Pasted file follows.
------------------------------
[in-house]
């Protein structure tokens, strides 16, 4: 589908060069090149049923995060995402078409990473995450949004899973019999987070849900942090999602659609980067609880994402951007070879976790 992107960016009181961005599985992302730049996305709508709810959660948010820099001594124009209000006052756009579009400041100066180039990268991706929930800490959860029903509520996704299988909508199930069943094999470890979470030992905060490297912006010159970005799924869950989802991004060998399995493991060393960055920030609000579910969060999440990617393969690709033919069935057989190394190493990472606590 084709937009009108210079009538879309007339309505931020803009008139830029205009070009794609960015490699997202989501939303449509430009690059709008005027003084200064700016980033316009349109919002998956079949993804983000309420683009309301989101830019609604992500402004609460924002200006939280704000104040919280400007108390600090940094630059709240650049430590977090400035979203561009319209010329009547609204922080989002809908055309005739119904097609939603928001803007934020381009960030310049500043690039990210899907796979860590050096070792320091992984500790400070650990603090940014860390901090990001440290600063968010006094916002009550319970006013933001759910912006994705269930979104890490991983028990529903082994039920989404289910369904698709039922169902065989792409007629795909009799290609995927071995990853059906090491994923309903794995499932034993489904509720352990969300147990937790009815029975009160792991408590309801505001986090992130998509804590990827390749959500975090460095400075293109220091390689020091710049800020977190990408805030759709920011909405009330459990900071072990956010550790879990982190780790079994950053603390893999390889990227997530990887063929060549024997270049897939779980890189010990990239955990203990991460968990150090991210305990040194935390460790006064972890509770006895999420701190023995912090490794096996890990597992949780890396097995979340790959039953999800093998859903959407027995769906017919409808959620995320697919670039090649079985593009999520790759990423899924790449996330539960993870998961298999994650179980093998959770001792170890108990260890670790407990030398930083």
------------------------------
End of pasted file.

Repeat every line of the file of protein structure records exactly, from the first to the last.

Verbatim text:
[in-house]
């Protein structure tokens, strides 16, 4: 589908060069090149049923995060995402078409990473995450949004899973019999987070849900942090999602659609980067609880994402951007070879976790 992107960016009181961005599985992302730049996305709508709810959660948010820099001594124009209000006052756009579009400041100066180039990268991706929930800490959860029903509520996704299988909508199930069943094999470890979470030992905060490297912006010159970005799924869950989802991004060998399995493991060393960055920030609000579910969060999440990617393969690709033919069935057989190394190493990472606590 084709937009009108210079009538879309007339309505931020803009008139830029205009070009794609960015490699997202989501939303449509430009690059709008005027003084200064700016980033316009349109919002998956079949993804983000309420683009309301989101830019609604992500402004609460924002200006939280704000104040919280400007108390600090940094630059709240650049430590977090400035979203561009319209010329009547609204922080989002809908055309005739119904097609939603928001803007934020381009960030310049500043690039990210899907796979860590050096070792320091992984500790400070650990603090940014860390901090990001440290600063968010006094916002009550319970006013933001759910912006994705269930979104890490991983028990529903082994039920989404289910369904698709039922169902065989792409007629795909009799290609995927071995990853059906090491994923309903794995499932034993489904509720352990969300147990937790009815029975009160792991408590309801505001986090992130998509804590990827390749959500975090460095400075293109220091390689020091710049800020977190990408805030759709920011909405009330459990900071072990956010550790879990982190780790079994950053603390893999390889990227997530990887063929060549024997270049897939779980890189010990990239955990203990991460968990150090991210305990040194935390460790006064972890509770006895999420701190023995912090490794096996890990597992949780890396097995979340790959039953999800093998859903959407027995769906017919409808959620995320697919670039090649079985593009999520790759990423899924790449996330539960993870998961298999994650179980093998959770001792170890108990260890670790407990030398930083």